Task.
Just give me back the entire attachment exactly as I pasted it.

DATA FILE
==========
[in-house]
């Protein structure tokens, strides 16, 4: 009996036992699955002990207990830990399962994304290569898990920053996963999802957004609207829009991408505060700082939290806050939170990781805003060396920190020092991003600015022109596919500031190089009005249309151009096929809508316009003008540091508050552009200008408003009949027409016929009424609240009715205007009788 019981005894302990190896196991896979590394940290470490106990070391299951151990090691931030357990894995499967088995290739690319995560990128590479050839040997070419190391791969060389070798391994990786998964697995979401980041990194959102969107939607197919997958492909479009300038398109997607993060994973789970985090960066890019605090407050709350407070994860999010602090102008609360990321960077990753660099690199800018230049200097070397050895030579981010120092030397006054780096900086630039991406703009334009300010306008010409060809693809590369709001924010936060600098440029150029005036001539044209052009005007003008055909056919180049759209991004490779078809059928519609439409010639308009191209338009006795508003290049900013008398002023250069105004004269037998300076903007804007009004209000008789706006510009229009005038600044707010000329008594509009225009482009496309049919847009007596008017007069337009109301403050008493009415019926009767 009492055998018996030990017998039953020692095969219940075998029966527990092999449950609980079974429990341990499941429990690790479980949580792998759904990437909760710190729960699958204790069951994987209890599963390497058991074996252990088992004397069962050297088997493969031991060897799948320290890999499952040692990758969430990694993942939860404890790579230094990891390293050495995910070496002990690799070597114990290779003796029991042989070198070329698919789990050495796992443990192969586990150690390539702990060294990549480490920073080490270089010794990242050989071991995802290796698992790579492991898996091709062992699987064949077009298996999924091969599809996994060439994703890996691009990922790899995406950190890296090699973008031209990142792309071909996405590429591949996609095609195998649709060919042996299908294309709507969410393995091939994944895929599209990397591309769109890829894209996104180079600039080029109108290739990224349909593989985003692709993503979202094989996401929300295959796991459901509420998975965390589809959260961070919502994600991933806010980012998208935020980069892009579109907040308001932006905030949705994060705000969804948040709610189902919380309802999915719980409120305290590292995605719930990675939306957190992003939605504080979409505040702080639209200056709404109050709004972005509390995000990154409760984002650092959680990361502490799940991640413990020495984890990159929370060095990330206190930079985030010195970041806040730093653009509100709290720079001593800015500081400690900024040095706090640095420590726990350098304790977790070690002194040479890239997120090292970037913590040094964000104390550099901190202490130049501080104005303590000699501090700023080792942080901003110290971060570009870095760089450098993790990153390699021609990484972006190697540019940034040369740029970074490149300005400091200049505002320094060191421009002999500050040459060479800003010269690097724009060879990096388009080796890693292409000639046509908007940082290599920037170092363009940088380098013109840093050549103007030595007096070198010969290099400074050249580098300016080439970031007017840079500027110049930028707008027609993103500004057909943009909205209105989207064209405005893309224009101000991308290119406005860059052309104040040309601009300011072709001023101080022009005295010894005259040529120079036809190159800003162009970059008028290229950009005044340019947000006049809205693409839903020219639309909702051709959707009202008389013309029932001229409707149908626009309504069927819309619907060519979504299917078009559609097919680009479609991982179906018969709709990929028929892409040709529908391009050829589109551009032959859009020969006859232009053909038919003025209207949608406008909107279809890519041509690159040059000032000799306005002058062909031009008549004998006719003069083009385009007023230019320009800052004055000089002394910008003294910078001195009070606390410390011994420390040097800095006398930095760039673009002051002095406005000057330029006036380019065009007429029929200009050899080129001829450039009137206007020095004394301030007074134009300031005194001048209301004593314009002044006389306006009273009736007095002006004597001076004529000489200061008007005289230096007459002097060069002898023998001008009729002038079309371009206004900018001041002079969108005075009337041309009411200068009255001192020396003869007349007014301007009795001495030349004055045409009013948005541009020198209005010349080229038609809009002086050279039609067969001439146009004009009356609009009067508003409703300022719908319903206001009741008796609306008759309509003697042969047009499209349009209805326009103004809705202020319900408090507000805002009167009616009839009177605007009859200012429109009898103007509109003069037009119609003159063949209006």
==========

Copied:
[in-house]
């Protein structure tokens, strides 16, 4: 009996036992699955002990207990830990399962994304290569898990920053996963999802957004609207829009991408505060700082939290806050939170990781805003060396920190020092991003600015022109596919500031190089009005249309151009096929809508316009003008540091508050552009200008408003009949027409016929009424609240009715205007009788 019981005894302990190896196991896979590394940290470490106990070391299951151990090691931030357990894995499967088995290739690319995560990128590479050839040997070419190391791969060389070798391994990786998964697995979401980041990194959102969107939607197919997958492909479009300038398109997607993060994973789970985090960066890019605090407050709350407070994860999010602090102008609360990321960077990753660099690199800018230049200097070397050895030579981010120092030397006054780096900086630039991406703009334009300010306008010409060809693809590369709001924010936060600098440029150029005036001539044209052009005007003008055909056919180049759209991004490779078809059928519609439409010639308009191209338009006795508003290049900013008398002023250069105004004269037998300076903007804007009004209000008789706006510009229009005038600044707010000329008594509009225009482009496309049919847009007596008017007069337009109301403050008493009415019926009767 009492055998018996030990017998039953020692095969219940075998029966527990092999449950609980079974429990341990499941429990690790479980949580792998759904990437909760710190729960699958204790069951994987209890599963390497058991074996252990088992004397069962050297088997493969031991060897799948320290890999499952040692990758969430990694993942939860404890790579230094990891390293050495995910070496002990690799070597114990290779003796029991042989070198070329698919789990050495796992443990192969586990150690390539702990060294990549480490920073080490270089010794990242050989071991995802290796698992790579492991898996091709062992699987064949077009298996999924091969599809996994060439994703890996691009990922790899995406950190890296090699973008031209990142792309071909996405590429591949996609095609195998649709060919042996299908294309709507969410393995091939994944895929599209990397591309769109890829894209996104180079600039080029109108290739990224349909593989985003692709993503979202094989996401929300295959796991459901509420998975965390589809959260961070919502994600991933806010980012998208935020980069892009579109907040308001932006905030949705994060705000969804948040709610189902919380309802999915719980409120305290590292995605719930990675939306957190992003939605504080979409505040702080639209200056709404109050709004972005509390995000990154409760984002650092959680990361502490799940991640413990020495984890990159929370060095990330206190930079985030010195970041806040730093653009509100709290720079001593800015500081400690900024040095706090640095420590726990350098304790977790070690002194040479890239997120090292970037913590040094964000104390550099901190202490130049501080104005303590000699501090700023080792942080901003110290971060570009870095760089450098993790990153390699021609990484972006190697540019940034040369740029970074490149300005400091200049505002320094060191421009002999500050040459060479800003010269690097724009060879990096388009080796890693292409000639046509908007940082290599920037170092363009940088380098013109840093050549103007030595007096070198010969290099400074050249580098300016080439970031007017840079500027110049930028707008027609993103500004057909943009909205209105989207064209405005893309224009101000991308290119406005860059052309104040040309601009300011072709001023101080022009005295010894005259040529120079036809190159800003162009970059008028290229950009005044340019947000006049809205693409839903020219639309909702051709959707009202008389013309029932001229409707149908626009309504069927819309619907060519979504299917078009559609097919680009479609991982179906018969709709990929028929892409040709529908391009050829589109551009032959859009020969006859232009053909038919003025209207949608406008909107279809890519041509690159040059000032000799306005002058062909031009008549004998006719003069083009385009007023230019320009800052004055000089002394910008003294910078001195009070606390410390011994420390040097800095006398930095760039673009002051002095406005000057330029006036380019065009007429029929200009050899080129001829450039009137206007020095004394301030007074134009300031005194001048209301004593314009002044006389306006009273009736007095002006004597001076004529000489200061008007005289230096007459002097060069002898023998001008009729002038079309371009206004900018001041002079969108005075009337041309009411200068009255001192020396003869007349007014301007009795001495030349004055045409009013948005541009020198209005010349080229038609809009002086050279039609067969001439146009004009009356609009009067508003409703300022719908319903206001009741008796609306008759309509003697042969047009499209349009209805326009103004809705202020319900408090507000805002009167009616009839009177605007009859200012429109009898103007509109003069037009119609003159063949209006």